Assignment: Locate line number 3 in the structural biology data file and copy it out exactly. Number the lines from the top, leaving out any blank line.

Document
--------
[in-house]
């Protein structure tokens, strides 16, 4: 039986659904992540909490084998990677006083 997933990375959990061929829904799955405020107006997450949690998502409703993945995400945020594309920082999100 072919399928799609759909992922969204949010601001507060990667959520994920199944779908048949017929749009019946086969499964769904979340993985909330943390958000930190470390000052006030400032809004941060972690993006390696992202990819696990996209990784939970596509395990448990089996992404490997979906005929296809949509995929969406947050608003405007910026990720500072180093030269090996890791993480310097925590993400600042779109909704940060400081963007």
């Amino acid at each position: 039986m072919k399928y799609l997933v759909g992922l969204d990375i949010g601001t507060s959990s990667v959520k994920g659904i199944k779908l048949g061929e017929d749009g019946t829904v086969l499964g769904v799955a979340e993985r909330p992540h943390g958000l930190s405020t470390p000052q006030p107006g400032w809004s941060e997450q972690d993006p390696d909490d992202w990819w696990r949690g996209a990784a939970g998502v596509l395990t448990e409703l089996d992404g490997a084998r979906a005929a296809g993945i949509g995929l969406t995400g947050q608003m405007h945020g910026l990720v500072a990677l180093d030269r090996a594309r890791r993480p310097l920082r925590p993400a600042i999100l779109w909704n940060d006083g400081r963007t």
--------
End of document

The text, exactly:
């Amino acid at each position: 039986m072919k399928y799609l997933v759909g992922l969204d990375i949010g601001t507060s959990s990667v959520k994920g659904i199944k779908l048949g061929e017929d749009g019946t829904v086969l499964g769904v799955a979340e993985r909330p992540h943390g958000l930190s405020t470390p000052q006030p107006g400032w809004s941060e997450q972690d993006p390696d909490d992202w990819w696990r949690g996209a990784a939970g998502v596509l395990t448990e409703l089996d992404g490997a084998r979906a005929a296809g993945i949509g995929l969406t995400g947050q608003m405007h945020g910026l990720v500072a990677l180093d030269r090996a594309r890791r993480p310097l920082r925590p993400a600042i999100l779109w909704n940060d006083g400081r963007t």